Delivered in Parliament on 4 September 2020
Mr Speaker, I support the Motion of Thanks to the President for her address.
I would first like to express my gratitude to the voters of Aljunied GRC for giving me the opportunity to contribute in this House again. I cherish the trust that you have placed in my teammates and I, and we will do our very best to represent your concerns and work towards building a better future for Singapore.
While we may be called “the Opposition” for historical reasons, we stand here not necessarily to oppose, but to work with Parliamentary colleagues, along and across the aisle, to refine existing policies and propose new approaches to the challenges we face as a nation. Singapore’s economic, social and security challenges have grown more complex over the years. The policy responses must rise to the challenge. To do so, we need earnest and robust discussions on substantive policy matters both in and out of Parliament.
Today I would like to discuss ways in which we can improve how we care for some of the more vulnerable members of our society. I will touch on the concerns of people with disabilities, means testing, healthcare expenses and the welfare of migrant workers.
People with Disabilities
People with disabilities (or PwDs) are not a homogeneous group but a diverse community. They include individuals with physical, sensory, intellectual and developmental challenges of varying degrees.
I raised disability issues seven years ago during my previous term in Parliament, specifically about improving public transport and pedestrian infrastructure accessibility for the visually-impaired. I am glad to see some progress has been made since then, although some gaps still remain.
For example, most junctions with traffic lights still don’t have audible pedestrian signals (APS) and for those that do have the chirping sound turned off at 9 or 10pm to avoid disturbing nearby residents. This could pose a safety risk for visually-impaired pedestrians who are out at night.
I hope MOT will re-consider my proposal to add vibrotactile walk indications at these crossings. These are special buttons positioned at the traffic signals which vibrate when it is safe to walk. These complement the APS and can continue to operate even late at night without disturbing the peace.
In my conversations with PwDs, the number one issue on their minds is jobs — not unlike most other Singaporeans. They are not asking for handouts, but more equal opportunities in employment. However, PwDs face much higher hurdles, and not just because of their disabilities.
One such hurdle is that it is common for employers to assume PwDs will not be able to perform on the job just because of their limitations. PwDs have shared with me their unpleasant job search experiences, whereby they met all the job requirements, only to be rejected when the employer learned that they had a disability. In fact, with modern assistive technologies, PwDs can be as productive at work as their able-bodied colleagues.
The government has done well to provide schemes like the Enabling Employment Credit and the Assistive Technology Fund. This needs to be complemented with better public education, for both employers and the general public, in order to clear misconceptions about PwDs in the workplace. We also need to ensure that employers do not discriminate on the basis of disability by introducing anti-discrimination legislation.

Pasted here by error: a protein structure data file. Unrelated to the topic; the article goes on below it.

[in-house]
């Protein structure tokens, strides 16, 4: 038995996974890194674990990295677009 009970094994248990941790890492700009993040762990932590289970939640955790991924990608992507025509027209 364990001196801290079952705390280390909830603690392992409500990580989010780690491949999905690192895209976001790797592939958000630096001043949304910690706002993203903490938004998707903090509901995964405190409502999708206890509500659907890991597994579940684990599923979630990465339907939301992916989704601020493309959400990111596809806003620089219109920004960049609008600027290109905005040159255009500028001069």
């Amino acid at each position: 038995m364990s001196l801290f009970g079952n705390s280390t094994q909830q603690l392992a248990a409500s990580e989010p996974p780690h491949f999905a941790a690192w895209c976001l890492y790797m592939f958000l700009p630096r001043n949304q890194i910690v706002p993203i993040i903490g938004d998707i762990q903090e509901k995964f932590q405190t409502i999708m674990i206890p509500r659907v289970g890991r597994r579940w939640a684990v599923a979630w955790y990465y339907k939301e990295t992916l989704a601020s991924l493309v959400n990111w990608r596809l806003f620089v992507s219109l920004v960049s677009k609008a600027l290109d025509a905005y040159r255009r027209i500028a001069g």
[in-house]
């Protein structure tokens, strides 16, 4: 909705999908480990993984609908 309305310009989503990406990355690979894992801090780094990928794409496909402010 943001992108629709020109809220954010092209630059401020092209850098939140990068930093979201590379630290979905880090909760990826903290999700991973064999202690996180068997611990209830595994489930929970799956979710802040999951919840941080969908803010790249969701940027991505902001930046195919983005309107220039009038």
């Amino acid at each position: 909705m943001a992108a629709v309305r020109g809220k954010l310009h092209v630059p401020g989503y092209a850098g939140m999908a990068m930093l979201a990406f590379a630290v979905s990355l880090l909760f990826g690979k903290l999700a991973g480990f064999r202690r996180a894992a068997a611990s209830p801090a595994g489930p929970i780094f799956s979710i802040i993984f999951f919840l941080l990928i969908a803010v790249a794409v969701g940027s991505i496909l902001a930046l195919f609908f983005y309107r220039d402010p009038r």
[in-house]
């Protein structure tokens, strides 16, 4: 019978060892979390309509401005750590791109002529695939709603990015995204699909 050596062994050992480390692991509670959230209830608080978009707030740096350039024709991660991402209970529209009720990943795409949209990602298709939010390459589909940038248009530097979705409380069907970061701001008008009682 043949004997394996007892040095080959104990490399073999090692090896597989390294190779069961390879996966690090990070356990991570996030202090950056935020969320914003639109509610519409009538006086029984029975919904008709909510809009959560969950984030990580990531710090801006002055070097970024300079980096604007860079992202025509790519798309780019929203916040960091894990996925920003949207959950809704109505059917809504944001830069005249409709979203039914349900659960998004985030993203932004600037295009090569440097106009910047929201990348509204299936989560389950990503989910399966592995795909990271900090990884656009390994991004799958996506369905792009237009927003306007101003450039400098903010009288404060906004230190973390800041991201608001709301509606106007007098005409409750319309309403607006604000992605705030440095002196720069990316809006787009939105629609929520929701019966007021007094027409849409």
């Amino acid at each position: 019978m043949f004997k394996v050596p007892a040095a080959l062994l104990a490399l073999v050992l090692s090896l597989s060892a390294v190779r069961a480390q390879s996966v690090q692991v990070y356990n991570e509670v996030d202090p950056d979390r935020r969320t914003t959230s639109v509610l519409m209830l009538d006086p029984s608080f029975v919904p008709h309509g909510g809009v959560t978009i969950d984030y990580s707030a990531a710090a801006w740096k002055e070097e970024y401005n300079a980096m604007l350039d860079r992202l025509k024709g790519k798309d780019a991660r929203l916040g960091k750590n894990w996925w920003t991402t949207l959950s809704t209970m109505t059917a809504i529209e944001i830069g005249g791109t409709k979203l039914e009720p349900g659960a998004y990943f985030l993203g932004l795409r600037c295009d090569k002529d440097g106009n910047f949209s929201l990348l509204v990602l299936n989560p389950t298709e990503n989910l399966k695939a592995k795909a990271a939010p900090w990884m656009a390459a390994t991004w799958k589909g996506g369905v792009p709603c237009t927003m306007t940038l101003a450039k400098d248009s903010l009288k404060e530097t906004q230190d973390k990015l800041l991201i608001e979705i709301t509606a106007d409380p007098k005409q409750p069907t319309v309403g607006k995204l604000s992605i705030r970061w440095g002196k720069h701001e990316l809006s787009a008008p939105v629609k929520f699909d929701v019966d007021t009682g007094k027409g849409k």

Another area that needs to move forward faster with the times is our approach to means testing for social assistance schemes. The process often requires too much paperwork and imposes an undue burden on the very people we are trying to help. Mr Leon Perera, also raised this issue in his speech on Tuesday.
The application for Public Assistance, for example, requires applicants to submit at least 10 documents to prove their neediness. Some of these documents require applicants to log in to government websites with their SingPass and print out documents such as CPF statements, both of which can be an obstacle for those with no computers and printers at home. When they apply for assistance schemes with other government agencies, or need to renew their assistance, the same exercise has to be repeated.
The process for PwDs applying for disability support is not a walk in the park either. They need to get a doctor’s certification of their disability — and pay the clinic for this service. They then need to repeat this process for every agency they are applying for support from.
All this is a painfully low-tech way of means testing. In fact, we already have the capability to integrate and automate such systems. For example, the Tax Portal from IRAS pulls data from multiple sources to fill up a taxpayer’s income, deductions and reliefs, and computes their taxable income after just a few clicks. The Government has also been building its capabilities in data analytics.
We clearly have the technical capabilities to collect taxes efficiently and seamlessly. Can we now develop the same capabilities for disbursing social assistance to deserving individuals and families? For PwDs, the Government could create a centralised system that keeps track of each individual’s disability, which can be tapped into by various agencies to assess if they are qualified for disability benefits.